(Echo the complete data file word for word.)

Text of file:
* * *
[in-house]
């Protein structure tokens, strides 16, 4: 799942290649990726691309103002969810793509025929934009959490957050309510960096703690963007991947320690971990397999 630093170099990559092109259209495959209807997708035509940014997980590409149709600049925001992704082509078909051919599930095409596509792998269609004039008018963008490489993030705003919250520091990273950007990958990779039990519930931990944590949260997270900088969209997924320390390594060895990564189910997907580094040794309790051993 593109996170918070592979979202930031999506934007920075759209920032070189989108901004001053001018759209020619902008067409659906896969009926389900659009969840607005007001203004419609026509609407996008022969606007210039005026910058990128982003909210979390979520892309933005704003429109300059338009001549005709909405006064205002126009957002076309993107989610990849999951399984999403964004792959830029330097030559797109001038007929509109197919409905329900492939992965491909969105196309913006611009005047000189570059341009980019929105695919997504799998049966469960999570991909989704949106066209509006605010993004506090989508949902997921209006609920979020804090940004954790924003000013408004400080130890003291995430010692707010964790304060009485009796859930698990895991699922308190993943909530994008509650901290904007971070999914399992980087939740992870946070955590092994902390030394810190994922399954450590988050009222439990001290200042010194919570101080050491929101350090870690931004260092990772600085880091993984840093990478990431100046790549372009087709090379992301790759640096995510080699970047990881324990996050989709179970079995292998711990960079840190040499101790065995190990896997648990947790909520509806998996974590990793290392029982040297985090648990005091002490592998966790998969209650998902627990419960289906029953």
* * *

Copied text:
[in-house]
């Protein structure tokens, strides 16, 4: 799942290649990726691309103002969810793509025929934009959490957050309510960096703690963007991947320690971990397999 630093170099990559092109259209495959209807997708035509940014997980590409149709600049925001992704082509078909051919599930095409596509792998269609004039008018963008490489993030705003919250520091990273950007990958990779039990519930931990944590949260997270900088969209997924320390390594060895990564189910997907580094040794309790051993 593109996170918070592979979202930031999506934007920075759209920032070189989108901004001053001018759209020619902008067409659906896969009926389900659009969840607005007001203004419609026509609407996008022969606007210039005026910058990128982003909210979390979520892309933005704003429109300059338009001549005709909405006064205002126009957002076309993107989610990849999951399984999403964004792959830029330097030559797109001038007929509109197919409905329900492939992965491909969105196309913006611009005047000189570059341009980019929105695919997504799998049966469960999570991909989704949106066209509006605010993004506090989508949902997921209006609920979020804090940004954790924003000013408004400080130890003291995430010692707010964790304060009485009796859930698990895991699922308190993943909530994008509650901290904007971070999914399992980087939740992870946070955590092994902390030394810190994922399954450590988050009222439990001290200042010194919570101080050491929101350090870690931004260092990772600085880091993984840093990478990431100046790549372009087709090379992301790759640096995510080699970047990881324990996050989709179970079995292998711990960079840190040499101790065995190990896997648990947790909520509806998996974590990793290392029982040297985090648990005091002490592998966790998969209650998902627990419960289906029953």